Giant kelp (Macrocystis pyrifera) thrives in nearshore habitats from Baja California to southern Alaska, as well as temperate waters of South America, South Africa and southern Australia.  All these areas are well endowed with rocky surfaces for attachment, and cool, nutrient-laden ocean water required by giant kelp.  Whereas the cold and surge create discomfort for scuba divers, they are a blessing to kelp and other seaweeds. 

     As depths exceed about ten feet, the majestic kelp forest can gain a foothold.  Capable of growing up to 100 feet in length, this gargantuan seaweed forms a living coastal band wherever rocky bottoms permit attachment.  Rather than using roots characteristic of terrestrial vascular plants, kelps employ finger-like holdfasts to secure a grip on hard substrates.  Rising from the holdfast are tangled thickets of tough, elastic stipes, which form the scaffolding for the leaf-like kelp blades.  Here is where photosynthesis produces food for the plant, using nutrients from the surrounding water in concert with sunlight.  Seaweeds lack the vascular system so vital to flowering plants, hence the need for continuous water motion to ensure a steady supply of required compounds.  Given the proper conditions, growth of a giant kelp frond can exceed a foot per day.  By late summer fronds form dense, nearly impenetrable canopy ceilings.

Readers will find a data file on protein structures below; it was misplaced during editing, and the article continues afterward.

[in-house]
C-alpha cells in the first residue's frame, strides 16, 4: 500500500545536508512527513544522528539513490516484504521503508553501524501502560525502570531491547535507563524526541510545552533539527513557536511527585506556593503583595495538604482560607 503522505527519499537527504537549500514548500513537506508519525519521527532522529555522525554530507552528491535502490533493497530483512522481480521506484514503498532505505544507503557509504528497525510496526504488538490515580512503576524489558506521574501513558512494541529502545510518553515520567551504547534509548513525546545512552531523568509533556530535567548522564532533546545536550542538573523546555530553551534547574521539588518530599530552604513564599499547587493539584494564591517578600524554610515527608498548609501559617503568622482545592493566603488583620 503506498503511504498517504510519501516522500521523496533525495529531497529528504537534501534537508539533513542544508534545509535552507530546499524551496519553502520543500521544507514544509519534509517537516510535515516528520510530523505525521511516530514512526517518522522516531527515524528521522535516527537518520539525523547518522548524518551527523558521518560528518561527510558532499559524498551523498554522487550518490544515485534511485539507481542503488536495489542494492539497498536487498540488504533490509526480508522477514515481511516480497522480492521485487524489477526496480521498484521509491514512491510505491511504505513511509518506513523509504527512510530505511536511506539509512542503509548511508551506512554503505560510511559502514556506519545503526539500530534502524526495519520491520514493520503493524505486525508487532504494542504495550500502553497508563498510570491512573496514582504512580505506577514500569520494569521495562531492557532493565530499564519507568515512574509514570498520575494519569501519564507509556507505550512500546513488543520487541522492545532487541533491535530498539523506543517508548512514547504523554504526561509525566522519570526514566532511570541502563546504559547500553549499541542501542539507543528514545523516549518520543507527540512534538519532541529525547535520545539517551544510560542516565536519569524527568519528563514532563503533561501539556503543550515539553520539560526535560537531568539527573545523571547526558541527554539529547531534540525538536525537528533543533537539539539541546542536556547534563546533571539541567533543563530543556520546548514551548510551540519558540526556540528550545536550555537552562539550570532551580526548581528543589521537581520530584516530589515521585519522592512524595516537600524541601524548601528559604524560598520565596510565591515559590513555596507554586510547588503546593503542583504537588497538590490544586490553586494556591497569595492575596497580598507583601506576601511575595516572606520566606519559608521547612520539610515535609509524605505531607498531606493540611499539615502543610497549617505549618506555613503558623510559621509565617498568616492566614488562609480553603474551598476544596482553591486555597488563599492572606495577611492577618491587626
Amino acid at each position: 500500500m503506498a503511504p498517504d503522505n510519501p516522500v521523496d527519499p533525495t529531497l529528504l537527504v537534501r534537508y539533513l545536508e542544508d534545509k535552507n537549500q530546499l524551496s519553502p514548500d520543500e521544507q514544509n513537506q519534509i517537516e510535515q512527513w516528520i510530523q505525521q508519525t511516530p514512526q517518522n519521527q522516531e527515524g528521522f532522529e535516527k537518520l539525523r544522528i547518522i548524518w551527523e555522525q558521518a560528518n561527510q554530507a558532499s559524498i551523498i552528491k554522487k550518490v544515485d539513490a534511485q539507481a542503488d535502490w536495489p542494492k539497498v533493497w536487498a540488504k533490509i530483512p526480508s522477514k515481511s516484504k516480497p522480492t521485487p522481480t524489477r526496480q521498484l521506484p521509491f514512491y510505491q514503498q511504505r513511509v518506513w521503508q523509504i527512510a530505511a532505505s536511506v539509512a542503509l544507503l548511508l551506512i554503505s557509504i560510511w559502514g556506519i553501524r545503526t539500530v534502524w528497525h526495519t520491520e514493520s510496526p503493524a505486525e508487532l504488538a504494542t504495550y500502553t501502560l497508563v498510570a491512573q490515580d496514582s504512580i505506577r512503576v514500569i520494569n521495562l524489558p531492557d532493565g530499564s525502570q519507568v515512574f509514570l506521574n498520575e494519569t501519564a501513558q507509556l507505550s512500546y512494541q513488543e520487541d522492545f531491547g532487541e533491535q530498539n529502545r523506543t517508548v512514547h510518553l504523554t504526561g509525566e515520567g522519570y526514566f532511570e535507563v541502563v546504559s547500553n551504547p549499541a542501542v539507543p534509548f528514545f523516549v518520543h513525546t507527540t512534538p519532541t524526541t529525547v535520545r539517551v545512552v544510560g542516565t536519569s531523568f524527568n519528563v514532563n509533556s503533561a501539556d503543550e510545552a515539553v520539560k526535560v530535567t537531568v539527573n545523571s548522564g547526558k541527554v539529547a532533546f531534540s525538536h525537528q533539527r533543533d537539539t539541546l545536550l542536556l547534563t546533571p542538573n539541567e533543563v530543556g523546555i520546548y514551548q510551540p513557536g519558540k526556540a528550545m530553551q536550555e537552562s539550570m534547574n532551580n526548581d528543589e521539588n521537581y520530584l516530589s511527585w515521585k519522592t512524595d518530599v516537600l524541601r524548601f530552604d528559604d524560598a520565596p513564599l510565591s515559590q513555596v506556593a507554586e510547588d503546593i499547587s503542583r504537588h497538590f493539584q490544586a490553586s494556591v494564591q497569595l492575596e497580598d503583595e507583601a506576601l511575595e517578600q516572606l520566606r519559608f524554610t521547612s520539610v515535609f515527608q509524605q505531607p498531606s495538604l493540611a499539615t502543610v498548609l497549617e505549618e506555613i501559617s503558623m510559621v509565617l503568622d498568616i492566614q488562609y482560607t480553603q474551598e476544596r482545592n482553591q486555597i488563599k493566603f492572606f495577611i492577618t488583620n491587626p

Gliding beneath the canopy, surrounded by towering spires of giant kelp, the feeling is one of being immersed in an undersea cathedral.  Hundreds of species of fishes and invertebrates ply their trades within this marine wonderland.  Unlike the gaudy, brightly lit aura of a coral reef, kelp forest scenes are more muted, at least from a distance. All is bathed in a diffuse, greenish light, thanks to the microscopic phytoplankton thriving in these nutrient-rich waters.  Animals in this cool environment also lead less frenetic lives and forgo the hectic activity schedules of coral reef denizens.